Severe corporal punishment by order of the courts, for males only (and confined until recently to those aged under 50), is routine for many serious offences, notably those involving sex, violence or drugs. This is always combined with a prison sentence (at any rate in adult cases), and takes the form of a specified number of powerful strokes with a big rattan cane, or rotan, across the offender's bare seat.
The punishment is delivered inside prison by specially trained prison officers. It is never administered in public. To the modern western eye it is a rather brutal affair: where more than a few strokes are involved (the maximum, though relatively rare, is 24), blood is often drawn. See these pictures and, if you can bear it, these video clips.
In these and other respects the procedure largely resembles that in Singapore, though the modus operandi differs in detail. It is a development of what was inherited from British colonial days, and has nothing to do with Islamic law.
In a milder version (often a token single stroke of the cane), CP is also an almost invariable part of the sentence on the thousands of illegal immigrants who arrive every year, mostly from Indonesia. However, the government says caning is not used on overstayers, unlike in Singapore.
Juveniles in Malaysia are those under 18 (whereas in Singapore they are those under 16). Males under 18 may be ordered by magistrates to receive up to 10 strokes with a "light cane" under the Child Act 2001. It is unclear how often this actually happens: media coverage of such cases is extremely unusual, so this Jan 2012 news report about a 17-year-old being sentenced to the full 10 strokes for robbery is a rare find.
MAIN ARTICLE: See comprehensive feature article Judicial caning in Singapore, Malaysia and Brunei (illustrated) for full details of history and modus operandi, first-person and eyewitness accounts, links to press articles, and an overview of the legislative situation.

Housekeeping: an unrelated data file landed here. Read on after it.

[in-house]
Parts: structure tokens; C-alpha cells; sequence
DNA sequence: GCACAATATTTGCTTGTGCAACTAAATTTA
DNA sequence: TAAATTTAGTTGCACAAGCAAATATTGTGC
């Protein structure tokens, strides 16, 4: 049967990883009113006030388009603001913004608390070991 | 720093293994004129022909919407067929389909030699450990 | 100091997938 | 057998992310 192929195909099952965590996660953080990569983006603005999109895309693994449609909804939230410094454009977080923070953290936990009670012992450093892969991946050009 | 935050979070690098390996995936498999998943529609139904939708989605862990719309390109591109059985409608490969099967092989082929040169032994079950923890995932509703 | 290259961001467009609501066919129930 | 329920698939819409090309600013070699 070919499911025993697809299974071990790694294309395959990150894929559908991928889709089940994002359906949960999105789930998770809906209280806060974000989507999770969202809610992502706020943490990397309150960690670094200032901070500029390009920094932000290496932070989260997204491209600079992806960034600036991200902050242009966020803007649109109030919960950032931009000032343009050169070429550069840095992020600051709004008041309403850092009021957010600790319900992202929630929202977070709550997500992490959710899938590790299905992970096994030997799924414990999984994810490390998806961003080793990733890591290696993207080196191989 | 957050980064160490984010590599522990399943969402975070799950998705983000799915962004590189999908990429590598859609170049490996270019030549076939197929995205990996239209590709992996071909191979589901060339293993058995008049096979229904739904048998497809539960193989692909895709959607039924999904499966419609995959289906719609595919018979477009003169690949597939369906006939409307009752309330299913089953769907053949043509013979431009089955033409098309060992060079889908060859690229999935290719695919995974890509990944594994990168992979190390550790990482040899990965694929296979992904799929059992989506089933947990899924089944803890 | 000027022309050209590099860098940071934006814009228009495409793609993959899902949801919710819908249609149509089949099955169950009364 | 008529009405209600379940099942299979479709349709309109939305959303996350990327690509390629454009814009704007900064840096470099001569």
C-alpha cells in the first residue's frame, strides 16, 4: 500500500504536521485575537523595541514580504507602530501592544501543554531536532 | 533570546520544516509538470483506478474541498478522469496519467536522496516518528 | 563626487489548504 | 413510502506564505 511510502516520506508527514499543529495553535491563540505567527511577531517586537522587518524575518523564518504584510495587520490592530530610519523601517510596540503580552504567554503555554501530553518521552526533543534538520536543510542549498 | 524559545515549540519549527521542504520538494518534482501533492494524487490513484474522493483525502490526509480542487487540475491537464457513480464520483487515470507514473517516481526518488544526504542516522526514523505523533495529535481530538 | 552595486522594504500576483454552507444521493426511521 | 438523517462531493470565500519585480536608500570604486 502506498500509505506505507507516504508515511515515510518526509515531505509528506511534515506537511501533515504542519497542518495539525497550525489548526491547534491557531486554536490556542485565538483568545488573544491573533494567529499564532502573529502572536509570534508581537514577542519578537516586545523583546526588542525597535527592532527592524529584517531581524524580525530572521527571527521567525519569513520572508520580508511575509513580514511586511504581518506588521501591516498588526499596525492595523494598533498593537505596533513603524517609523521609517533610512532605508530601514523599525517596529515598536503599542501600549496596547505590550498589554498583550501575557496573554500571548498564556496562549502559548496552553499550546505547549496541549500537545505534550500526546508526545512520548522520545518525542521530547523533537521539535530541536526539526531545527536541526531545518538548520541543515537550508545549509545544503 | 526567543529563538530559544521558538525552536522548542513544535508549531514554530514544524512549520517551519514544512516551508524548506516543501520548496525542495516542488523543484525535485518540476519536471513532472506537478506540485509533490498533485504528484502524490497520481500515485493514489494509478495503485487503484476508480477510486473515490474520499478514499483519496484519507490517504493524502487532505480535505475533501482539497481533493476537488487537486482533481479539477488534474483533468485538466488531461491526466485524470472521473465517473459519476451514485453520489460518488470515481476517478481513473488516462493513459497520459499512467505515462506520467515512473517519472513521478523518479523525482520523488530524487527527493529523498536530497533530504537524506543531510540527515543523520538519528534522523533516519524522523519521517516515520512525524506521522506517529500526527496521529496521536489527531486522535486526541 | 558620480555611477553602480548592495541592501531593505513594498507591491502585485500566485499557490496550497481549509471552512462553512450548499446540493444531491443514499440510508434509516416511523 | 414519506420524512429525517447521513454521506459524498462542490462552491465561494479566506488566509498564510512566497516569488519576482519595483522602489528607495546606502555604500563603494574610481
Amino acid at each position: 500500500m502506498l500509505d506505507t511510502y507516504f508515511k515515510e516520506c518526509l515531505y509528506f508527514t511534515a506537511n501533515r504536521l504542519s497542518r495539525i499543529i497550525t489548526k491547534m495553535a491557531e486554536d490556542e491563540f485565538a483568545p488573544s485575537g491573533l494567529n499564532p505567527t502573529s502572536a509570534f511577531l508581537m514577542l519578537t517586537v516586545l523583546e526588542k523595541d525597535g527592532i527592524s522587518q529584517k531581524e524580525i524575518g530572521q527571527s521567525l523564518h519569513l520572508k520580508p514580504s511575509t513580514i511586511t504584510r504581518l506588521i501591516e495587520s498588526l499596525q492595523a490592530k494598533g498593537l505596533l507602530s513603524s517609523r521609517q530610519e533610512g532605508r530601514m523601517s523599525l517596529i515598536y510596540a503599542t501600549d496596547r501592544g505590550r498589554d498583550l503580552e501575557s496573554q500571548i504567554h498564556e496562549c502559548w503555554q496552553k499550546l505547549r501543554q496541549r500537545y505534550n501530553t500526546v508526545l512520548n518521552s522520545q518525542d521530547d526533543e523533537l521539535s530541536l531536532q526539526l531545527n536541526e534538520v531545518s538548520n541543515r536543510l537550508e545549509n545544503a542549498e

In addition to these canings under the criminal law, there are occasionally mild caning sentences ordered by the separate religious courts (for Muslims only) under Shariah law for things like alcohol consumption. These are much less severe, and intended to be more or less a token gesture. Even so, when reported in the newspapers they have produced an outcry, as in this June 2005 case.
In January 2009 it was confirmed that these Shariah ("Syariah") "light canings" may also be applied to women, another stark difference from the usual judicial canings. However, sentences on women are highly controversial, partly because they appear to contravene the Federal constitution. The first such sentences were carried out in February 2010 when three women (as well as some men) were caned at Kajang Prison for taking part in extra-marital sex. This video clip includes a brief view of the punishment of one of the women. It shows that the "caning", despite the immense international fuss about it, in fact amounts to only very light taps on the middle of the back, causing no pain.
A July 2009 news report claimed that the Shariah caning of women was permitted in only three of Malaysia's 16 states: Pahang, Perlis and Kelantan. This, it now turns out, must have been incorrect, since the three women caned in February 2010 were sentenced in Federal Territory (mainly Kuala Lumpur).